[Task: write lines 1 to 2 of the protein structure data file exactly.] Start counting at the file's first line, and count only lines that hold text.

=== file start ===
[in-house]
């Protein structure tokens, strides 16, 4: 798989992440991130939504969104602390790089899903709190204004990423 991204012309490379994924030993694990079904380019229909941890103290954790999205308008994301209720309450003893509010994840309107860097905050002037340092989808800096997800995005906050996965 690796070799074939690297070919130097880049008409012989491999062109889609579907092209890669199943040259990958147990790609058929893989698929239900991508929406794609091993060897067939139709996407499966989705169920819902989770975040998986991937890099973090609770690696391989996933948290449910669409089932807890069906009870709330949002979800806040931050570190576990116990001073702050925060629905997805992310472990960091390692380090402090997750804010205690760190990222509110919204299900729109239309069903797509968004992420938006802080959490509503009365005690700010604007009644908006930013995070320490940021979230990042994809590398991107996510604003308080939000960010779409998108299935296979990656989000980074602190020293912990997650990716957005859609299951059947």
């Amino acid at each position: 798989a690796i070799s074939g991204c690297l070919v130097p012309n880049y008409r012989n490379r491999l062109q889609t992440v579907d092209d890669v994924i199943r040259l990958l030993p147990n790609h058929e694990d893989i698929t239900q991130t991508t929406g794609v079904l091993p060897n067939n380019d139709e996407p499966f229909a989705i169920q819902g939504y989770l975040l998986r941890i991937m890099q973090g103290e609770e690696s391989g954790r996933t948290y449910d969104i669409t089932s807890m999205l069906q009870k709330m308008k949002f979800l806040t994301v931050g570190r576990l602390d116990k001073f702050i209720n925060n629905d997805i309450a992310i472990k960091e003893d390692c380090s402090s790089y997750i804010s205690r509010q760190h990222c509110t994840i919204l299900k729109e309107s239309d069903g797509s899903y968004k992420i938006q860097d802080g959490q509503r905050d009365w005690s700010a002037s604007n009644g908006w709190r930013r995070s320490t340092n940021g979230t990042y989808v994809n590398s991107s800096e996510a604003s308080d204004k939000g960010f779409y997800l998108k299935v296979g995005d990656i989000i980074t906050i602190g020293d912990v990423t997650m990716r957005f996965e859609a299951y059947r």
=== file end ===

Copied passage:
[in-house]
């Protein structure tokens, strides 16, 4: 798989992440991130939504969104602390790089899903709190204004990423 991204012309490379994924030993694990079904380019229909941890103290954790999205308008994301209720309450003893509010994840309107860097905050002037340092989808800096997800995005906050996965 690796070799074939690297070919130097880049008409012989491999062109889609579907092209890669199943040259990958147990790609058929893989698929239900991508929406794609091993060897067939139709996407499966989705169920819902989770975040998986991937890099973090609770690696391989996933948290449910669409089932807890069906009870709330949002979800806040931050570190576990116990001073702050925060629905997805992310472990960091390692380090402090997750804010205690760190990222509110919204299900729109239309069903797509968004992420938006802080959490509503009365005690700010604007009644908006930013995070320490940021979230990042994809590398991107996510604003308080939000960010779409998108299935296979990656989000980074602190020293912990997650990716957005859609299951059947």